Our website uses cookies so that we can provide a better service. Continue to use the site as normal if you're happy with this, or find out how to manage cookies.


Historic Thames lighthouse restored in Gravesend

The remains of a lighthouse that guided sailors on the Thames Estuary for 90 years have undergone a Repair Shop- style renovation in Gravesend, courtesy of the Port of London Authority (PLA).

With a distinctive Jules Verne rocket ship design, Shornemead Lighthouse was established in 1913 by Trinity House, on a strategically important bend in the river at Gravesend Reach, opposite East Tilbury Fort, 30 miles from London Bridge. Depending on their position and direction of travel, mariners see a red or white light.

The old lighthouse remained fully operational until 2003 and was only replaced when the marshy land surrounding its base started to erode, causing the structure to tilt.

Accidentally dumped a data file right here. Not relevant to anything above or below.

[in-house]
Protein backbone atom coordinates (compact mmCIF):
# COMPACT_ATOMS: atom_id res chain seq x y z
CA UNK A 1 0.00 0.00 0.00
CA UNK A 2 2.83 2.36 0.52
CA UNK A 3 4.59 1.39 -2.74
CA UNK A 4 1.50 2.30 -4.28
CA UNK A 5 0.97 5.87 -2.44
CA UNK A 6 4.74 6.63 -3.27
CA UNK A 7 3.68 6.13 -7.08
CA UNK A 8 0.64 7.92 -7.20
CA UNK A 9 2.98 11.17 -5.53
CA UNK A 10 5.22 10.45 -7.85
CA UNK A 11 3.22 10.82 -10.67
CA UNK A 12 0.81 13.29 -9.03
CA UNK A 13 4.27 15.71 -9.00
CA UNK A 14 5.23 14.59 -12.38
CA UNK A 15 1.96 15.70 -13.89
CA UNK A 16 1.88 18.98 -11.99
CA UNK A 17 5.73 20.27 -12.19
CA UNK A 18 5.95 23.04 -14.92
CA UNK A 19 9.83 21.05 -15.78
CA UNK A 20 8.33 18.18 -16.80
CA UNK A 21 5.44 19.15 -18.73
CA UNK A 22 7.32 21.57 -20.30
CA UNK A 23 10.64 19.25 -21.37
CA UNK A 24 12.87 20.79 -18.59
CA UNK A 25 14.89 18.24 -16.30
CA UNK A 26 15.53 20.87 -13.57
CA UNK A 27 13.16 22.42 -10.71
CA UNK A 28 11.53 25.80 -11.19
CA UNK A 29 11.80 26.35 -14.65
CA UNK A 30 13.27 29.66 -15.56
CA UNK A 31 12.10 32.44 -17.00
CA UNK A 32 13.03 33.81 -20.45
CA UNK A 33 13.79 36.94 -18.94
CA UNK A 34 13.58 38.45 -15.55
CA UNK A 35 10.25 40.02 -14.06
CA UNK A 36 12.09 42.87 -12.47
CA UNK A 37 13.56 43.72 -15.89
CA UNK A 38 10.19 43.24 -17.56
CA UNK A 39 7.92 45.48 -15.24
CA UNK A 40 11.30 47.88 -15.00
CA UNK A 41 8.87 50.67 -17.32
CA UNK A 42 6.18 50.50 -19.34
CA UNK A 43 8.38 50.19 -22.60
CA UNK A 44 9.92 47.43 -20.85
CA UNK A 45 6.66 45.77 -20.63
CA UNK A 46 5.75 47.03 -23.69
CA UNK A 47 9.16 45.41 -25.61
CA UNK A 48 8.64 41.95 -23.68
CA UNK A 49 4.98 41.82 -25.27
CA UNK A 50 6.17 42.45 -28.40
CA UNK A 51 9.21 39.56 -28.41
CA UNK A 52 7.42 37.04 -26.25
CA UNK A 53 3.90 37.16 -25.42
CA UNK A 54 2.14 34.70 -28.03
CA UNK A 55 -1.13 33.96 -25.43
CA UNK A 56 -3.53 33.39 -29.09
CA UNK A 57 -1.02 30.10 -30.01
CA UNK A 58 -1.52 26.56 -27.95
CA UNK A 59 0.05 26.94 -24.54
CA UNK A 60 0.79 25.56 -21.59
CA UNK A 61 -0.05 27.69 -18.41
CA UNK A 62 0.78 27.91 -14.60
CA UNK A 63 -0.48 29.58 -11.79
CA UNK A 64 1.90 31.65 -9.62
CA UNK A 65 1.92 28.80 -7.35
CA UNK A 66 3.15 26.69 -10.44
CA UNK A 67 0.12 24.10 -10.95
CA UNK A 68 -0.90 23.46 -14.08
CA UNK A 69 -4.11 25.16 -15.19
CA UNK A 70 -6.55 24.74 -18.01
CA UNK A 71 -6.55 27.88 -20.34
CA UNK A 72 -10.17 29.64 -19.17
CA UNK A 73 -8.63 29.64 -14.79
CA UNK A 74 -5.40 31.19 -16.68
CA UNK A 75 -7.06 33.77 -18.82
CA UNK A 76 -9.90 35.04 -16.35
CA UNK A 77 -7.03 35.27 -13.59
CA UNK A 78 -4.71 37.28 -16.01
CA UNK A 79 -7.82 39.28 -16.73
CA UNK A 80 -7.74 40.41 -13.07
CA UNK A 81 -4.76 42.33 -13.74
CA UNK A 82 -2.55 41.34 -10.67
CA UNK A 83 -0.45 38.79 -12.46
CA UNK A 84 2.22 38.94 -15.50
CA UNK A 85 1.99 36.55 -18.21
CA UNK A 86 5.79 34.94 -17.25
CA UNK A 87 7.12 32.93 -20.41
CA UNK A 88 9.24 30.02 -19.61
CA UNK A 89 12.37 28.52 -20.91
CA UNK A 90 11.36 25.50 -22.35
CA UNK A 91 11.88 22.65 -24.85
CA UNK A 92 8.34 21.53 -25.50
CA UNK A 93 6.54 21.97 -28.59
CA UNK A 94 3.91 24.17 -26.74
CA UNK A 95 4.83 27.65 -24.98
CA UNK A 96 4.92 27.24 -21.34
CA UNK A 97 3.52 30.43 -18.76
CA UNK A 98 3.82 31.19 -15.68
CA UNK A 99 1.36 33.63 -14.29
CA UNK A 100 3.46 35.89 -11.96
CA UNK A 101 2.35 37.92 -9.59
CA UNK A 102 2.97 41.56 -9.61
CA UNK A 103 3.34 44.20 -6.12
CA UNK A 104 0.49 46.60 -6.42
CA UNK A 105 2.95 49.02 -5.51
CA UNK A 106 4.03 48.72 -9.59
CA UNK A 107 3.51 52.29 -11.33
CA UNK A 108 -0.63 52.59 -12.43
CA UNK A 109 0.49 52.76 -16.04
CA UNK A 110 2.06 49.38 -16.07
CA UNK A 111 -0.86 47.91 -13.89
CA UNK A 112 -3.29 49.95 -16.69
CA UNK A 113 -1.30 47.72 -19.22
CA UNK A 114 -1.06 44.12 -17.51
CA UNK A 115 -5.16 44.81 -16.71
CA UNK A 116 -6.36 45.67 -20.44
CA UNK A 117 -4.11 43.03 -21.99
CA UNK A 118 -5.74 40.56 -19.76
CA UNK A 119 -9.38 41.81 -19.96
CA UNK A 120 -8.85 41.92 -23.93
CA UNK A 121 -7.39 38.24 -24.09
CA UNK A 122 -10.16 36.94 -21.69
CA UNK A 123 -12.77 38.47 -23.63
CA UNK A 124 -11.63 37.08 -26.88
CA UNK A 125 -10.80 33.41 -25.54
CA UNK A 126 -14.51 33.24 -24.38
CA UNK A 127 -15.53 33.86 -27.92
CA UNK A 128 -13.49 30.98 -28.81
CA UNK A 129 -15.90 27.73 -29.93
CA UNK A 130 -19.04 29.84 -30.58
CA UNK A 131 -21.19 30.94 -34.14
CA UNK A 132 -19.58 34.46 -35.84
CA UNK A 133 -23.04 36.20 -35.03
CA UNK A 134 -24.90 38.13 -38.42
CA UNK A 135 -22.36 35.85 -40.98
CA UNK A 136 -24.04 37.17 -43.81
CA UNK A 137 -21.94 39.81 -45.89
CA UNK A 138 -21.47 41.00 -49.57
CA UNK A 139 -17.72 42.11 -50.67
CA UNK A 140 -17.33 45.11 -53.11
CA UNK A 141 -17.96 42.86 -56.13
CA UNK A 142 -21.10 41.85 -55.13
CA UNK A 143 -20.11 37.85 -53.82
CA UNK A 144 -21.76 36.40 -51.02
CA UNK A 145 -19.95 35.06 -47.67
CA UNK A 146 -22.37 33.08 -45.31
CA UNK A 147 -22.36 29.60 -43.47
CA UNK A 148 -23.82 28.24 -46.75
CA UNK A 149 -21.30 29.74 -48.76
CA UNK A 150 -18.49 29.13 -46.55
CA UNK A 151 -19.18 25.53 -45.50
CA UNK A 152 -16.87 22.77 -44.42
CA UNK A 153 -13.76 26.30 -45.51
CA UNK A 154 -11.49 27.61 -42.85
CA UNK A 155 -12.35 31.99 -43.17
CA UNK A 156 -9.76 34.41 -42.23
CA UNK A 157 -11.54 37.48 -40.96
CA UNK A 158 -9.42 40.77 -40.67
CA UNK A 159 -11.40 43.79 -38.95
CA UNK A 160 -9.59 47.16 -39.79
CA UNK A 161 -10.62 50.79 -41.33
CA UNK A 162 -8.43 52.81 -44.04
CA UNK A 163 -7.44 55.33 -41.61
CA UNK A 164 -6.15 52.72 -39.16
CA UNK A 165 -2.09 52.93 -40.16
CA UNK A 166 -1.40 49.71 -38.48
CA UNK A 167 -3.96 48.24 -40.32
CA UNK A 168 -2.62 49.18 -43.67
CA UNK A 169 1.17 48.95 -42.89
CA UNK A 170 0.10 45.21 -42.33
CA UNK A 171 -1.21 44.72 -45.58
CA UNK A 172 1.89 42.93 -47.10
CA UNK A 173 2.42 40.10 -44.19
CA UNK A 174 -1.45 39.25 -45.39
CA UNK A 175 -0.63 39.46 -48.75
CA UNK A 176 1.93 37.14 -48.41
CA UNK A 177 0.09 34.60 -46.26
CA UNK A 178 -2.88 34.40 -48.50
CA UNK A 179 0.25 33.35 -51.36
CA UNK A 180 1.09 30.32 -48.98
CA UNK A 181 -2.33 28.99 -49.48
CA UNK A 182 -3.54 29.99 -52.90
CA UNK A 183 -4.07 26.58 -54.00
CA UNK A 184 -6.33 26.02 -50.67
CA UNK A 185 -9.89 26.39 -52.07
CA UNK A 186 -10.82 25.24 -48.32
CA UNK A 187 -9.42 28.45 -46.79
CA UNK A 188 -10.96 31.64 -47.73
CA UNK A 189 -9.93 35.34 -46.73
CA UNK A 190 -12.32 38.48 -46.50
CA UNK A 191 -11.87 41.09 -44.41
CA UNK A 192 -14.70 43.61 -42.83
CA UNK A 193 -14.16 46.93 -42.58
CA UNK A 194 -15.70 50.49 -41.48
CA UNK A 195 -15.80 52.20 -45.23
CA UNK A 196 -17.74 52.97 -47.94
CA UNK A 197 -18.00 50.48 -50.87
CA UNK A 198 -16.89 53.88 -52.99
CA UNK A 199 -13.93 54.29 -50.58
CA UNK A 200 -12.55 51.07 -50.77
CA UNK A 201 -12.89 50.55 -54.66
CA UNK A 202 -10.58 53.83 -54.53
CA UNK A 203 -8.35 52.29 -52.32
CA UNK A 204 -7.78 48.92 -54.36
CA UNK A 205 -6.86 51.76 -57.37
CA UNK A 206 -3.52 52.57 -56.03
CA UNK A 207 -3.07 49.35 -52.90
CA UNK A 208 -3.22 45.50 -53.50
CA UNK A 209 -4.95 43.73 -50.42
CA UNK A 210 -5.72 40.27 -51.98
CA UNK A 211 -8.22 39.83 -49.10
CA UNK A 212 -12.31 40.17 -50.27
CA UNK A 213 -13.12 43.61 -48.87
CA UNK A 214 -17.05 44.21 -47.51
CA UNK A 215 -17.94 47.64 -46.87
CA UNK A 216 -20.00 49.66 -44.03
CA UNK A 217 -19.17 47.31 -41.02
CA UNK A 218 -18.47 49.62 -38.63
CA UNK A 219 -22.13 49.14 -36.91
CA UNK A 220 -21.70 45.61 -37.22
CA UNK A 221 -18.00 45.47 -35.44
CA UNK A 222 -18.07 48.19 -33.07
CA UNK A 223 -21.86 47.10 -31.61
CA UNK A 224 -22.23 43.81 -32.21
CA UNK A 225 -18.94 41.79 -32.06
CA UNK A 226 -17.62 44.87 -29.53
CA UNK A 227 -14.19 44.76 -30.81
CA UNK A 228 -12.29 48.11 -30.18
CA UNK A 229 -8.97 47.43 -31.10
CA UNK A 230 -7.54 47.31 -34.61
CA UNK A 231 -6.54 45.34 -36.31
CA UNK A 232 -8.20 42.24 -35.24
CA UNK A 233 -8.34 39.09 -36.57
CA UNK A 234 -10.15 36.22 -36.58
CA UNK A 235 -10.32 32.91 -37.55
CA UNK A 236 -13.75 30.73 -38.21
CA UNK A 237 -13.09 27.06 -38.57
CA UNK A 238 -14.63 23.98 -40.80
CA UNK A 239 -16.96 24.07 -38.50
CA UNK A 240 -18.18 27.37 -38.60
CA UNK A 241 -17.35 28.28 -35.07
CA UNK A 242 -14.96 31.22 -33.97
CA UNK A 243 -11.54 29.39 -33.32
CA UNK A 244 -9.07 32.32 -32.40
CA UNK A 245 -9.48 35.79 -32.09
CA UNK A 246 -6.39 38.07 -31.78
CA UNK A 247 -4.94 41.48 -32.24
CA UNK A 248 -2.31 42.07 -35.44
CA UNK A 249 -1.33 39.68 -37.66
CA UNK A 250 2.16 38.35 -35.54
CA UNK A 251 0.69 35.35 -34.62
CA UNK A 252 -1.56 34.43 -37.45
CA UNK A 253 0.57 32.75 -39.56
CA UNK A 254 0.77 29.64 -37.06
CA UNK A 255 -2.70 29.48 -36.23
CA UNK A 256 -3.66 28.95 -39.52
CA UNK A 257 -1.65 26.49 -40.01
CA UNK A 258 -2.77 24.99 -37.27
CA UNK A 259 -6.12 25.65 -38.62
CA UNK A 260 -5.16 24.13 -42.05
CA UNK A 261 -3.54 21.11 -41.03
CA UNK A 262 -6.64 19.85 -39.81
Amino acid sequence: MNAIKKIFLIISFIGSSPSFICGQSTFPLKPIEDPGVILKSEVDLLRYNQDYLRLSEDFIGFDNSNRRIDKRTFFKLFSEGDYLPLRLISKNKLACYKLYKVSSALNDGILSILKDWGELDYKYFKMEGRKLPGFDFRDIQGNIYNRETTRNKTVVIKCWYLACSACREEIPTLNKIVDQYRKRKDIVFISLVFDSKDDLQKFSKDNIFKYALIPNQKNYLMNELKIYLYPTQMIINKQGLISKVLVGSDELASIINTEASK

Over the last year, a PLA-led team of engineers has worked to preserve and restore the lighthouse to its former glory, out of view behind scaffolding and protective sheeting.

The fruits of their labour now stand in pride of place at the entrance to the PLA’s depot at Denton, on the outskirts of Gravesend, where it has been stored since 2003 for safekeeping.

James Denby, PLA’s marine services manager, said: “The renovation work to preserve this piece of the Thames’ heritage has been an outstanding team effort.

“It has involved the careful removal of layer upon layer of old lead paint that had been applied over numerous decades.

“Parts of the metal structure had been seriously eroded by almost a century of maritime weather.

“Once everything had been stripped back and the original copper domed roof could be seen, we all knew that this was something a bit special.

“It’s great that the lighthouse and its unique design can once again be appreciated by the public.”

The village of Shorne and Shornemead Lighthouse take their name from Sir John Shorne, a 13th Century rector from Buckinghamshire, who had a reputation for curing malaria, once prevalent in the North Kent Mashes. He was also well known for “conjuring the devil into a boot.”